by Structured Settlement Watchdog
Secondary Market "Annuity" Settlement of FINRA claims
Brian Thomas Horn has paid off Barry Cooper to settle a FINRA claim against him in a lump sum of $55,000. The “Horn paying” follows a payoff by Thomas Burgess Hamlin of the Cooper FINRA claim against him in September 2019 for $50,000, according to FINRA, as I reported about in the Fall.
Secondary Market "Annuity" investment has not paid what it was supposed to for more than 24 months, with no end in sight
Barry Cooper, a Florida retiree whose navy retirement money was invested in 2013 in a "Secondary Market Annuity" which did not pay out as promised. It was supposed to start beginning January 2018. Mr. Cooper depended on the secondary market "annuity" money for a secure retirement. Now the secondary market "annuity" payments have still not arrived. The suspension of payments is the result of competing claims from the Access Funding scam of Baltimore lead paint victims. The Access Funding scam was prominent Washington Post news story in August 2015 that received national attention because most of those targeted by the scam were minorities living in Baltimore City. Coopers were first notified of competing claims in February 2017. Brian Thomas Horn, who was with Somerset Securities at the time of the sale to Cooper, allegedly made certain misrepresentations that were subject to the FINRA Complaint filed December 6, 2018.
FINRA Complaint against Brian Thomas Horn
Claim alleged "Brian Horn recommended the claimant use the majority of his retirement savings to purchase a Secondary Market Annuity that was unsuitable for the claimant, that the product was misrepresented as being a safe investment, and that the solicitation was made to the claimant's wife who had no authority over the claimant's account". Product purchased in 2014. [Source: FINRA Broker Check for Brian Thomas Horn}
Broker Comment by Brian Thomas Horn Following Settlement
"THIS CLAIM RELATED TO AN APPROVED OUTSIDE BUSINESS ACTIVITY INVOLVING A FACTORED STRUCTURED SETTLEMENT SOLD TO CLAIMANT IN 2013. THE UNDERLYING PAYMENT STREAM AT ISSUE WAS SUSPENDED BY THE ANNUITY COMPANY DUE TO A COMPETING CLAIM AND LITIGATION CONCERNING THE TRANSFER OF THE PAYMENT STREAM, WHICH HAD BEEN PREVIOUSLY APPROVED FOR TRANSFER BY THE CIRCUIT COURT OF BALTIMORE COUNTY. BECAUSE THE LITIGATION CONCERNING THE PAYMENT STREAM WAS STILL PENDING IN THE STATE OF MARYLAND, AND SUCH LITIGATION WAS UNLIKELY TO RESOLVE IN THE NEAR TERM, THE CLAIM WAS SETTLED AS A COMPROMISE. IN SO SETTLING, RESPONDENTS DENIED ANY AND ALL LIABILITY". [ Source : FINRA Broker Check for Brian Thomas Horn]
Horn Makes Admission After "Genie Is Out of The Bottle"
Interesting that Horn now refers to what he sold Cooper, via Cooper's wife, as a factored structured settlement payment stream, the truth. Despite a disclaimer of liability on FINRA Broker Check, it can only be seen as an admission. Horn was a rep for Somerset Securities when the deal with Cooper went down. The website secondarymarketannuites.com, associated with Somerset Wealth Strategies, in a screen shot captured in 2013, heavily promoted "high yields with great safety". Somerset was notably militant about using the term secondary market annuity even as we barraged them for it. A Secondary Market Annuity is an intellectually dishonest scam label for factored structured settlement payment streams used by merchants of factored structured settlement payment streams. They are not annuities and the NAIC later came out with a statement confirming same. In its disclsoures in advsertsing on its website , Somerset said to the public "SMIA, FSS & LW are not deposits and are not insured by the Federal Deposit Insurance Corporation (FDIC) or any other government agency. They may be partially or wholly guaranteed by State Guaranty Associations and Somerset WS makes no representations or warranties in this regard". True or not, regardless of the disclosure, there is no reason for the disclosure unless it was used to convince someone to invest in the deals. Anyone who has an insurance license knows it is unlawful to discuss the guaranty associations in connection with the sale of annuities or life insurance. It's a Hobson's Choice. If it is an annuity, it's unlawful to use the guaranty funds. And if it isn't an annuity, which it isn't, you've admitted to posing something as an annuity, that is not, to an investor.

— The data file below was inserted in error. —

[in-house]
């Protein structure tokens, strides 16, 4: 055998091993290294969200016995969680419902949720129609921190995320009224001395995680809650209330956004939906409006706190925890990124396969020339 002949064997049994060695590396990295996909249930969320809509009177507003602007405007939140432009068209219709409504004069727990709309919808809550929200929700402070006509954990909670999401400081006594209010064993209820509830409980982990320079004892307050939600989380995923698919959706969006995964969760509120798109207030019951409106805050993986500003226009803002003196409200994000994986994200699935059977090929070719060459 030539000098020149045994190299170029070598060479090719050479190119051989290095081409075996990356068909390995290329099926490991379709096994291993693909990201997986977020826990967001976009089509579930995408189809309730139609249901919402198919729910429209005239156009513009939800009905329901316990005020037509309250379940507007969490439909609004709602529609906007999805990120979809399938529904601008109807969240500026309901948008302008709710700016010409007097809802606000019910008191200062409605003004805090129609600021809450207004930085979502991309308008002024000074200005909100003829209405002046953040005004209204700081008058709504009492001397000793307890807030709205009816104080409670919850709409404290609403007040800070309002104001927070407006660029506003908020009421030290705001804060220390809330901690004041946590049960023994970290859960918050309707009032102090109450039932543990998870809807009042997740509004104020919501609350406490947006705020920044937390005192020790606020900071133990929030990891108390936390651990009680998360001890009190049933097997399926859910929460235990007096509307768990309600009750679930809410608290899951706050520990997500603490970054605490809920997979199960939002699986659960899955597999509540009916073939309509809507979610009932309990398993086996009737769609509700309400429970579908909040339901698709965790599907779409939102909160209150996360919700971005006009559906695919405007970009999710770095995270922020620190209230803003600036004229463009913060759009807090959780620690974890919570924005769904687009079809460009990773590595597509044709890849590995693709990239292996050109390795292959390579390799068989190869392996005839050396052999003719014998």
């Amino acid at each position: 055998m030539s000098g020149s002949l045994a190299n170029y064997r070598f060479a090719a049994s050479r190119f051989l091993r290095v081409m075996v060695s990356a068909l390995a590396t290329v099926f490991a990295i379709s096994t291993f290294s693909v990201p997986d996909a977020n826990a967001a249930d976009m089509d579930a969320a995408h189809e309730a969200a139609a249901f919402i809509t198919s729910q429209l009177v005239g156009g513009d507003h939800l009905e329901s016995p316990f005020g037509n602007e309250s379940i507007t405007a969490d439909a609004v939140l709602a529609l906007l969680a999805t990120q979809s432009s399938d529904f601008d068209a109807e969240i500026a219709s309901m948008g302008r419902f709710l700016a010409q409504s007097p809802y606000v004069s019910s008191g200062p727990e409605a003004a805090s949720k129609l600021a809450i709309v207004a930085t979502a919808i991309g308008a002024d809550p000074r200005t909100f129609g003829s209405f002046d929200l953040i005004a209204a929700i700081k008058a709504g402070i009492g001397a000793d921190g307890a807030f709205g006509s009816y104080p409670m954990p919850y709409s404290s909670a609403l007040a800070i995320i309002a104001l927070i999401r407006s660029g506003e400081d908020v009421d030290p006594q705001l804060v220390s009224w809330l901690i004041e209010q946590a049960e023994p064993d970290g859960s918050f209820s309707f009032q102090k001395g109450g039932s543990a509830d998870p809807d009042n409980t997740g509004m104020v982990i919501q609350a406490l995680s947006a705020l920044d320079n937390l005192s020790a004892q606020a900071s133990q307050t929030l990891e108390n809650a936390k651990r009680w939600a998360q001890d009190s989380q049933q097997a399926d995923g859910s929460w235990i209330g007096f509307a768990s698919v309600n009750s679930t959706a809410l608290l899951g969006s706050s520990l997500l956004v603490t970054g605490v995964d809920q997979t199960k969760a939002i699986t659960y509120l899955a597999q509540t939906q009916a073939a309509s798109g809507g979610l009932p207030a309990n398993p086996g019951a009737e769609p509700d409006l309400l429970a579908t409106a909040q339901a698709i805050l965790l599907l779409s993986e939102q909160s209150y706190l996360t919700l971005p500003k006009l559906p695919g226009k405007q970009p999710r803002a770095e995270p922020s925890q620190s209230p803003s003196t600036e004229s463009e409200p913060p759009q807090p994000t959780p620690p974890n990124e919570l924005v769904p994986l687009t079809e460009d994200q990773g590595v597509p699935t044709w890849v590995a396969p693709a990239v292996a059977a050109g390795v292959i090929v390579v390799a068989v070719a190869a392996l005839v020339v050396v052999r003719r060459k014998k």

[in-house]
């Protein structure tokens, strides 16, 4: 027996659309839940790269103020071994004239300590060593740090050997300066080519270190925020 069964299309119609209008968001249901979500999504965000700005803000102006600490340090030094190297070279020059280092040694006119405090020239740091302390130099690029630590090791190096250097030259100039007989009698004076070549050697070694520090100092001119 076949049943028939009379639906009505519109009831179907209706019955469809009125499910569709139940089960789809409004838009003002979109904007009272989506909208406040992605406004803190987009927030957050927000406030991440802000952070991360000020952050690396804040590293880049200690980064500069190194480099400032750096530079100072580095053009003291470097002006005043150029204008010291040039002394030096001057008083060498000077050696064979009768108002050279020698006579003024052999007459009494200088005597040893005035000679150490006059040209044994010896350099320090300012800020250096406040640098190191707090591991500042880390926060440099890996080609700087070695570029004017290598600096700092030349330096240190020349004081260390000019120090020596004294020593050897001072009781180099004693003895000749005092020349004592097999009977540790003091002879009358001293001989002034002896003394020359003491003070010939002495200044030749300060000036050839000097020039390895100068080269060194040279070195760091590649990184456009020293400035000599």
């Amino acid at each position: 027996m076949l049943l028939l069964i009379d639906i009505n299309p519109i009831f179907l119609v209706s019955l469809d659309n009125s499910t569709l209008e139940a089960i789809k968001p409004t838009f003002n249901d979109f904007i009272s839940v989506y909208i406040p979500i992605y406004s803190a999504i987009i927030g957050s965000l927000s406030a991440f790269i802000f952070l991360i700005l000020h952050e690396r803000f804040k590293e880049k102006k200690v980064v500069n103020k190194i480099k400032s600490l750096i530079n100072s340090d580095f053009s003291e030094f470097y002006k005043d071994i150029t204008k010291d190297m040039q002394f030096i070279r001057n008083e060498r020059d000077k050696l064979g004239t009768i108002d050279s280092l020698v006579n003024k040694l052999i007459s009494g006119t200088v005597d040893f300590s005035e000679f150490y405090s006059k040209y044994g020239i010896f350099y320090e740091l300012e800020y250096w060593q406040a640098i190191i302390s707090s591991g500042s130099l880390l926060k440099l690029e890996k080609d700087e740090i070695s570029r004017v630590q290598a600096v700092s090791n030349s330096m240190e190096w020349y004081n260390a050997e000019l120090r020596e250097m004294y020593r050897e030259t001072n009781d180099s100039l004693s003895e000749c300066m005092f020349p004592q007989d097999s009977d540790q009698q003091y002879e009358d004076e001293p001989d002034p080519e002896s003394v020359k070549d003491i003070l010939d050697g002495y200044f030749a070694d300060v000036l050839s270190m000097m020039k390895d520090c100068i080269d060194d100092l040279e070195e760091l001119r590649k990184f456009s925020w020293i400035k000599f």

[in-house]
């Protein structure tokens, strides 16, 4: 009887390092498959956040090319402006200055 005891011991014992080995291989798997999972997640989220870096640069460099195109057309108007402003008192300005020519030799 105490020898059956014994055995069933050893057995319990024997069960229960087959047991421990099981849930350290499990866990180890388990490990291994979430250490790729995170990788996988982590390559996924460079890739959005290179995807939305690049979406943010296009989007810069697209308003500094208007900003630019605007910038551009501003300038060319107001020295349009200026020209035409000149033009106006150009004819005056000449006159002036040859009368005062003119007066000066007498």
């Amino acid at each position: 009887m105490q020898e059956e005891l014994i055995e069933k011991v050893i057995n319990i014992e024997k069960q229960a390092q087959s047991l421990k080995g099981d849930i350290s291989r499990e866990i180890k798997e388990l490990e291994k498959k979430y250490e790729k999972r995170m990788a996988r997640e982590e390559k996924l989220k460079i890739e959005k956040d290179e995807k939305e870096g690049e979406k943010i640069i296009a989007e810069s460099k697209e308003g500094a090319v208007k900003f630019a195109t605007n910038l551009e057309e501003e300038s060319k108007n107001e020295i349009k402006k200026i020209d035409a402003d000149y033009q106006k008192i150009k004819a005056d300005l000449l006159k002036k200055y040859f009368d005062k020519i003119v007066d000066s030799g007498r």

The Ongoing Secondary Market "Annuity" Saga
"The defendants in the class action have asked the Maryland Court of Appeals (Maryland’s highest court) to hear the case, a request that court may but is not required to grant. It will take weeks, or possibly months, before the Court of Appeals decides if it will hear the appeal, and if it does, there will be further briefing, oral argument, and additional delay while the court prepares its decision. As a result, it may take a year or longer for the appellate process to conclude". [Emphasis ours] [June 4, 2019 update to investors, Somerset Wealth Strategies' Tom Hamlin delivered the bad news, 6 weeks after a shocking to investors, highly negative ruling by the Maryland Court of Special Appeals]
"There are 150+ investors, plus 5 affected firms that are fighting for payment rights" said Hamlin in a September 18, 2018 missive.
The Cooper case highlights the inherent transactional risks of investing in factored structured settlement payment streams which, in my observation and opinion were inadequately explained, until the Wall and Cooper cases came to light. Militant companies deceptively marketed these payment streams as annuities, even using insurer logos, likely without authority to use them in such manner. For example a 2013 screenshot of the home page of the company Horn sourced these products from, shows the trademarked logos of Prudential and New York Life prominently on secondarymarketannuities.com. Not hard to see how consumers such as the Coopers could be confused or misled back then.